Marketplace Morning Report for Friday, July 17, 2015
Jul 17, 2015

Marketplace Morning Report for Friday, July 17, 2015

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Airing on Friday, July 17, 2015: The Senate passed an overhaul of the No Child Left Behind act Thursday. Annual testing will still be required in most grades, but the federal government will have less of a role in how those tests are used to hold schools accountable. U.S. Secretary of Education Arne Duncan joins us to talk about it. Plus, General Electric has asked the U.S. government for permission to do business in Iran. We look at the company's strategy for operating there ahead of GE's earnings report out Friday. Puerto Rico missed a second bond payment as its finances worsened. Can it file for bankruptcy? If so, would that be a solution to its debt problem?

Segments From this episode

Just sponsor it

Jul 17, 2015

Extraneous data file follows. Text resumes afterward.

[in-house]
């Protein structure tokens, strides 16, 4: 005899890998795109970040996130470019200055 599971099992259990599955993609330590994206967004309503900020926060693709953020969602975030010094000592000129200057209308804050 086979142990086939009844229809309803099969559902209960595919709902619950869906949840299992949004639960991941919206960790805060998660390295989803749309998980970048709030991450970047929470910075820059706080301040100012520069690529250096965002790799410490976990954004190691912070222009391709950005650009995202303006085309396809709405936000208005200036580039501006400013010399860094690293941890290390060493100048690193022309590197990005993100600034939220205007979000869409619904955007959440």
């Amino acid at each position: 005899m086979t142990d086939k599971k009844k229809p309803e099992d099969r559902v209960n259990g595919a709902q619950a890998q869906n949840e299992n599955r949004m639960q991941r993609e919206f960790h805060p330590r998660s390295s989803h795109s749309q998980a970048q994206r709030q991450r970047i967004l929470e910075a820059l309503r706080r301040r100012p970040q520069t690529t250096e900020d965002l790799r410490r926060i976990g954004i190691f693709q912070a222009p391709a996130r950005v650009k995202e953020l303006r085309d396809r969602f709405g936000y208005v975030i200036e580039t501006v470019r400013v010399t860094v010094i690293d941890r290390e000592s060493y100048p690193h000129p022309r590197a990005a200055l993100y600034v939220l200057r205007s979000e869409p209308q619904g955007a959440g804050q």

Nike will pay the University of Michigan $169 million to be its athletic brand.

Senate votes to revise No Child Left Behind

Jul 17, 2015
Negotiators must now reconcile the bill with the version passed in the House.

Iran wants new U.S. planes

Jul 17, 2015
Do American companies want to enter the Iranian airplane market?

The problem with Puerto Rico's debt

Jul 17, 2015
Because of its exclusion from Chapter 9 provisions, handling debt is complicated.

PODCAST: The battle for branding

Jul 17, 2015
The vote on No Child Left Behind, and the battle for college sponsorship.

Airing on Friday, July 17, 2015: The Senate passed an overhaul of the No Child Left Behind act Thursday. Annual testing will still be required in most grades, but the federal government will have less of a role in how those tests are used to hold schools accountable. U.S. Secretary of Education Arne Duncan joins us to talk about it. Plus, General Electric has asked the U.S. government for permission to do business in Iran. We look at the company’s strategy for operating there ahead of GE’s earnings report out Friday. Puerto Rico missed a second bond payment as its finances worsened. Can it file for bankruptcy? If so, would that be a solution to its debt problem?

The team

Stephen Ryan Producer, BBC